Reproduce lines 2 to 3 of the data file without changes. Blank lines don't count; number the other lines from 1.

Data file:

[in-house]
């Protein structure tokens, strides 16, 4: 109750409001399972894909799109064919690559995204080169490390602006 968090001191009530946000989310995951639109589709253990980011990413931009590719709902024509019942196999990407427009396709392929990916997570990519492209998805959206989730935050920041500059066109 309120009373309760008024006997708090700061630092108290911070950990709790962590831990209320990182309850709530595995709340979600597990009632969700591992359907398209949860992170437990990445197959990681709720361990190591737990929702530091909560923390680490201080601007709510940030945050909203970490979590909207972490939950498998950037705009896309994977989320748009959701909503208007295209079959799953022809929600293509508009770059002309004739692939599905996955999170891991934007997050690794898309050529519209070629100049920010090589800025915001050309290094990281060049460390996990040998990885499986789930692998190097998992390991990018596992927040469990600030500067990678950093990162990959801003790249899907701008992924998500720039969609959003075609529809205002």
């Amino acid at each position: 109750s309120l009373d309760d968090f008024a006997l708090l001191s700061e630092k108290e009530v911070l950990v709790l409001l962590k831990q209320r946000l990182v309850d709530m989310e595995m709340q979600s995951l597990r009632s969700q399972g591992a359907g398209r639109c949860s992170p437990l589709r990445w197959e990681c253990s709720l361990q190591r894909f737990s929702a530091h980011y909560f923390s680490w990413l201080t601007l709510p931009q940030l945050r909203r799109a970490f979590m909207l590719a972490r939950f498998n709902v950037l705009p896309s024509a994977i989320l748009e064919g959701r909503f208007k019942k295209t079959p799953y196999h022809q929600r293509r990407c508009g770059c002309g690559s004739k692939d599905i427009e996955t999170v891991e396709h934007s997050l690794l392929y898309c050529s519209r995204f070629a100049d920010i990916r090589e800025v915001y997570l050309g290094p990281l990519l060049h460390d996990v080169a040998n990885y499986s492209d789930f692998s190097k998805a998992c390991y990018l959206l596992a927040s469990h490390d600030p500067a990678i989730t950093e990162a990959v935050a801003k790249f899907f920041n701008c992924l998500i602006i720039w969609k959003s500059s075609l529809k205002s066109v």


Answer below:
């Protein structure tokens, strides 16, 4: 109750409001399972894909799109064919690559995204080169490390602006 968090001191009530946000989310995951639109589709253990980011990413931009590719709902024509019942196999990407427009396709392929990916997570990519492209998805959206989730935050920041500059066109 309120009373309760008024006997708090700061630092108290911070950990709790962590831990209320990182309850709530595995709340979600597990009632969700591992359907398209949860992170437990990445197959990681709720361990190591737990929702530091909560923390680490201080601007709510940030945050909203970490979590909207972490939950498998950037705009896309994977989320748009959701909503208007295209079959799953022809929600293509508009770059002309004739692939599905996955999170891991934007997050690794898309050529519209070629100049920010090589800025915001050309290094990281060049460390996990040998990885499986789930692998190097998992390991990018596992927040469990600030500067990678950093990162990959801003790249899907701008992924998500720039969609959003075609529809205002």
């Amino acid at each position: 109750s309120l009373d309760d968090f008024a006997l708090l001191s700061e630092k108290e009530v911070l950990v709790l409001l962590k831990q209320r946000l990182v309850d709530m989310e595995m709340q979600s995951l597990r009632s969700q399972g591992a359907g398209r639109c949860s992170p437990l589709r990445w197959e990681c253990s709720l361990q190591r894909f737990s929702a530091h980011y909560f923390s680490w990413l201080t601007l709510p931009q940030l945050r909203r799109a970490f979590m909207l590719a972490r939950f498998n709902v950037l705009p896309s024509a994977i989320l748009e064919g959701r909503f208007k019942k295209t079959p799953y196999h022809q929600r293509r990407c508009g770059c002309g690559s004739k692939d599905i427009e996955t999170v891991e396709h934007s997050l690794l392929y898309c050529s519209r995204f070629a100049d920010i990916r090589e800025v915001y997570l050309g290094p990281l990519l060049h460390d996990v080169a040998n990885y499986s492209d789930f692998s190097k998805a998992c390991y990018l959206l596992a927040s469990h490390d600030p500067a990678i989730t950093e990162a990959v935050a801003k790249f899907f920041n701008c992924l998500i602006i720039w969609k959003s500059s075609l529809k205002s066109v």